It is precisely those noises that are reaching a crescendo again. And the additional factor we must now consider is whether, in fact, even Barack Obama has been made a pawn in this game—this time by AIPAC, the America Israel Public Action Committee, one of the most powerful lobbies for Israel in all of Washington. For what Obama was induced (AIPAC and American Jews in general are said to constitute as much as 60% of the contributions to the Democratic Party) into saying when he spoke to AIPAC recently, is that he holds Iran responsible for the rockets Hezbollah launched on Israel in the recent war—“Israel had unilaterally withdrawn from Lebanon only to have Iran supply Hezbollah with thousands of rockets”—adding that “we must preserve our total commitment to our unique defense relationship with Israel by fully funding military assistance and continuing to work on the Arrow and related missile defense programs…(to) help Israel maintain its military edge and deter and repel attacks from as far as Tehran and as close as Gaza.” In short, Obama bought into the entire AIPAC propaganda line: that poor innocent little Israel is threatened by its evil Arab neighbors seeking nuclear weapons, only wants to live in peace, and needs military and financial help from the United States in order to do so. The truth—that Israel is the ONLY nuclear power in the Middle East, that its status as the 5th largest military in the entire world ensures that no combination of its neighbors could threaten it, and that it has been engaged in a policy of ethnic cleansing of the indigenous peoples of Palestine for more than 60 years—could make no appearance in this speech. The nonsense about Iran and its supposed nuclear threat had to be given primacy.

What this could mean is that the Bush administration, now chomping at the bit for one final gotterdammerung (an attack on muslim Iran either by itself or by a well-supported Israel), could find itself in an unassailable position. In a presidential election year, with Senator McCain sounding off daily about how na├»ve his rival is about war matters, Obama would have little choice but to agree with a strike, or to approve of one after the fact. This would please his masters at AIPAC, but it also could have the disastrous effect of ensuring McCain’s victory. In other words, an October surprise consisting of an air strike on Iran—Middle East intelligence analyst Wayne White has seen plans for such a strike, including “clearing a path of targets against the Iranian Air Force, Kilo submarines, anti-ship missiles and even ballistic missile capability that could target commerce and US warships in the gulf”—could frighten the electorate into, once again, voting for the “war” party, the Republicans.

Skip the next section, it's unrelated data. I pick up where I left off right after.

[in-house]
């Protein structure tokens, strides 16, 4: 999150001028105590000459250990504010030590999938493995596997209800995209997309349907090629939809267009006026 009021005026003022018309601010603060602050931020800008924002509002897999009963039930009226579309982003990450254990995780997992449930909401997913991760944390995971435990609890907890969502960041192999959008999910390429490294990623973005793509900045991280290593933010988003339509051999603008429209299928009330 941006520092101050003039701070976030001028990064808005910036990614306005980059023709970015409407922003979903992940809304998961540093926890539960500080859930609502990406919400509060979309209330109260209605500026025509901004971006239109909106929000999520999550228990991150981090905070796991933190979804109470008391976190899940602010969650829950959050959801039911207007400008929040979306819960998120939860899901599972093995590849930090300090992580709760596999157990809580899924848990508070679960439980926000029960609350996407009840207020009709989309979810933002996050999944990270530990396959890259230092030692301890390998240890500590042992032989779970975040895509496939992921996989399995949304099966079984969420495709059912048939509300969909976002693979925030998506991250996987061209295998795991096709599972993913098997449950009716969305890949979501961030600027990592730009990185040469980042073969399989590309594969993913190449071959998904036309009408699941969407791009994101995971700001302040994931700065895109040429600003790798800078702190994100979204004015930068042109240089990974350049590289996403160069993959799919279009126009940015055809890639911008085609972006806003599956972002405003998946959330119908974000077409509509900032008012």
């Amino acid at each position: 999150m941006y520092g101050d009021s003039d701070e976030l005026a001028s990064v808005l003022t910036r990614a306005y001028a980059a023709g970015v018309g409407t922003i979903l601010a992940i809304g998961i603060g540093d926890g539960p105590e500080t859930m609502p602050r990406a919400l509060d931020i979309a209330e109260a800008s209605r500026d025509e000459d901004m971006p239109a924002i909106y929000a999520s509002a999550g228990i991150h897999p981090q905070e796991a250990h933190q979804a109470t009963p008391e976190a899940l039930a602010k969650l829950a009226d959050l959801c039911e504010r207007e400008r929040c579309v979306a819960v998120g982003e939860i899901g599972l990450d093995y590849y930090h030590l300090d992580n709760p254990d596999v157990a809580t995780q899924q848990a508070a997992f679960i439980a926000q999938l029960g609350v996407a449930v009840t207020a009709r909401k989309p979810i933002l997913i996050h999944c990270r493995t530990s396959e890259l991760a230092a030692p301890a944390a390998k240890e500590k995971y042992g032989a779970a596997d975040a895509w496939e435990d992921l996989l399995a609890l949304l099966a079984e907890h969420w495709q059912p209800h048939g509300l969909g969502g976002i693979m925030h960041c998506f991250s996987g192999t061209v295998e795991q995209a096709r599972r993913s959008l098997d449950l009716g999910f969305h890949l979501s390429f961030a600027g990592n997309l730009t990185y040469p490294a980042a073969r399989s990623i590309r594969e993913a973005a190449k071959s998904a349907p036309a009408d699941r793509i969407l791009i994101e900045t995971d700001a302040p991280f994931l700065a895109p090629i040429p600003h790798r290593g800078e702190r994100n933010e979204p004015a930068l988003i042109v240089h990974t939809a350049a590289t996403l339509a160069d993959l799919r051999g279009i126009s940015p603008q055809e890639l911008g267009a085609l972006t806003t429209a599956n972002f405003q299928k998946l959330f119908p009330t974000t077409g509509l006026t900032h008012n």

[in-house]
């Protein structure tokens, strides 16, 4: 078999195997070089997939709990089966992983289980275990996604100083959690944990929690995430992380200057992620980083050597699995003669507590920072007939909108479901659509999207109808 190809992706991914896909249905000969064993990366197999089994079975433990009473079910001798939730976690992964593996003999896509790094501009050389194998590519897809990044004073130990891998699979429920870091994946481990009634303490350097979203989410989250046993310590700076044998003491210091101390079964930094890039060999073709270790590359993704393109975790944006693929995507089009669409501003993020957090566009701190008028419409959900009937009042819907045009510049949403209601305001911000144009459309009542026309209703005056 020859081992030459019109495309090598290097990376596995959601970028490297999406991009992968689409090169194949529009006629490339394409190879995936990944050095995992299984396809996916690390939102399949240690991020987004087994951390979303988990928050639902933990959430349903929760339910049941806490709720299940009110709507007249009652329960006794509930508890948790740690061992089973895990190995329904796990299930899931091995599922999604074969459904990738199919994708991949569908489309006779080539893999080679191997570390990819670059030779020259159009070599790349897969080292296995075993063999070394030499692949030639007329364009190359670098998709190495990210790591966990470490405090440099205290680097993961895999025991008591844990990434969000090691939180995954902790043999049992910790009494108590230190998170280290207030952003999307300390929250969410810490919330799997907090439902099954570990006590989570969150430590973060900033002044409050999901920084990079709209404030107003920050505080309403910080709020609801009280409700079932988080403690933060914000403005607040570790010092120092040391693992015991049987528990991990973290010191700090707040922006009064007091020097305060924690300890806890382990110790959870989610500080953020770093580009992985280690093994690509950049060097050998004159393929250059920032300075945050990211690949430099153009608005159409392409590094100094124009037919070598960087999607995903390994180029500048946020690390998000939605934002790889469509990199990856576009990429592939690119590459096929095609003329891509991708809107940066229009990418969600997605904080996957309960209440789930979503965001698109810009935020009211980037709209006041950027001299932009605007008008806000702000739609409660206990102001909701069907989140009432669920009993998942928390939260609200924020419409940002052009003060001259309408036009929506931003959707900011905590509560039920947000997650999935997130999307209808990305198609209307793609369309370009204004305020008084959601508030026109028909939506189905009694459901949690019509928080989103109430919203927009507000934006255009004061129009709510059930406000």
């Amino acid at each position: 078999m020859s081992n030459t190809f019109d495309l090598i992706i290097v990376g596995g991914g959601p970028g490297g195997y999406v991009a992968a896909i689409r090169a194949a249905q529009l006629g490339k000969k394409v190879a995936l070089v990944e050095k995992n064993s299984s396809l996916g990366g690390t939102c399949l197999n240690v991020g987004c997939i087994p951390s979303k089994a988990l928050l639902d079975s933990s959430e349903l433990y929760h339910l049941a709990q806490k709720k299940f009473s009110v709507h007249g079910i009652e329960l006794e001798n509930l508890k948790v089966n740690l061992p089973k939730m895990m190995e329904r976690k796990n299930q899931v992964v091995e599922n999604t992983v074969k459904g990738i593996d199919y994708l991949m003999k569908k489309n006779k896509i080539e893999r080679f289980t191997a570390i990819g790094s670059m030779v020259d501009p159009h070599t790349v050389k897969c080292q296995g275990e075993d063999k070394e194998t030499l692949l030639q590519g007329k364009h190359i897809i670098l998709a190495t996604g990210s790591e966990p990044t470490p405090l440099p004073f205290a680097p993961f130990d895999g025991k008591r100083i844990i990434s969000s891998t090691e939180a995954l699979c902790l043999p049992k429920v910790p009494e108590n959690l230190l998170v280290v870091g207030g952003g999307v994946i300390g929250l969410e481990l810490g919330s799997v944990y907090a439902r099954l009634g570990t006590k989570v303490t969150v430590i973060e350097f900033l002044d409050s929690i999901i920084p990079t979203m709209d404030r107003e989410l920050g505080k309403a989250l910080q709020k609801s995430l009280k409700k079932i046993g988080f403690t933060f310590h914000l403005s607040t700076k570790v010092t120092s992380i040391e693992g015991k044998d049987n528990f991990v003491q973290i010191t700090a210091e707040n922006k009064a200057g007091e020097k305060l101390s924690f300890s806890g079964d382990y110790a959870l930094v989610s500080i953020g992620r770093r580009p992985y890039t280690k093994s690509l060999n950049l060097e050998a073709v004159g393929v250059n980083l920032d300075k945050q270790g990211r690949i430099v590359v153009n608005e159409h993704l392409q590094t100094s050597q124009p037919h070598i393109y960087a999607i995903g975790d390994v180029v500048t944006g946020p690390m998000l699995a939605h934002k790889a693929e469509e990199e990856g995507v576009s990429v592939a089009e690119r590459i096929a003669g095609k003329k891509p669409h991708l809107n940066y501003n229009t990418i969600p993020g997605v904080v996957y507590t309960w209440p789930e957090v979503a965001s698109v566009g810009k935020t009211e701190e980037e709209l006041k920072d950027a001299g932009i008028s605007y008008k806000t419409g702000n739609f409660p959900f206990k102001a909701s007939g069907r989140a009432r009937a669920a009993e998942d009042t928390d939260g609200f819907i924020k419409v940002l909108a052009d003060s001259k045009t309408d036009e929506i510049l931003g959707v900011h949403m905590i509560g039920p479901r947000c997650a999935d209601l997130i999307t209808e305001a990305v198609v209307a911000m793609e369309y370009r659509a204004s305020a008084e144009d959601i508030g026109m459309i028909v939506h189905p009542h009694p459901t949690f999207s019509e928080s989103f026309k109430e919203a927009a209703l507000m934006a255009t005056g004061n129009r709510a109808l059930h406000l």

Then those who support AIPAC and Israeli interests regardless of the crimes being committed against Palestinians could well claim to have goaded the world into yet another war, the consequences of which are fearsome to contemplate, consequences which were so feared even by the macho American military last summer that the generals torpedoed the administration’s attack plans. Indeed, it is to head off such a dire eventuality that a coalition of groups in Washington is promoting a write-in to Congress campaign on June 10. An ad will soon appear to this effect in the major media outlets, calling on Congress not to get dragged into another war, but rather to insist on direct talks with Iran without preconditions.

That used to be the position taken by Barack Obama. It must be forced upon him, and upon all the war mongers, again. Call your congressional rep on or before June 10. The Bush/Cheney madness must not be allowed to hoodwink the American people yet again.



Lawrence DiStasi

Tuesday, June 03, 2008

Bush's War

Last night, as part of its pledge drive, KQED public television repeated the Frontline documentary, “Bush’s War.”  What struck me, aside from the devastating impact of seeing closeup once again the behavior and machinations of the criminal cabal that ruled this administration, was the lack of any analysis of the actual rationale for war. If you remember, Bush was persuaded by Colin Powell to go to the United Nations in order to provide some legitimacy for his plan to invade Iraq. Accordingly, the United States was able to browbeat the Security Council into passing Resolution 1441 on November 8, 2002. This resolution gave Iraq “a final opportunity to comply with its disarmament obligations.”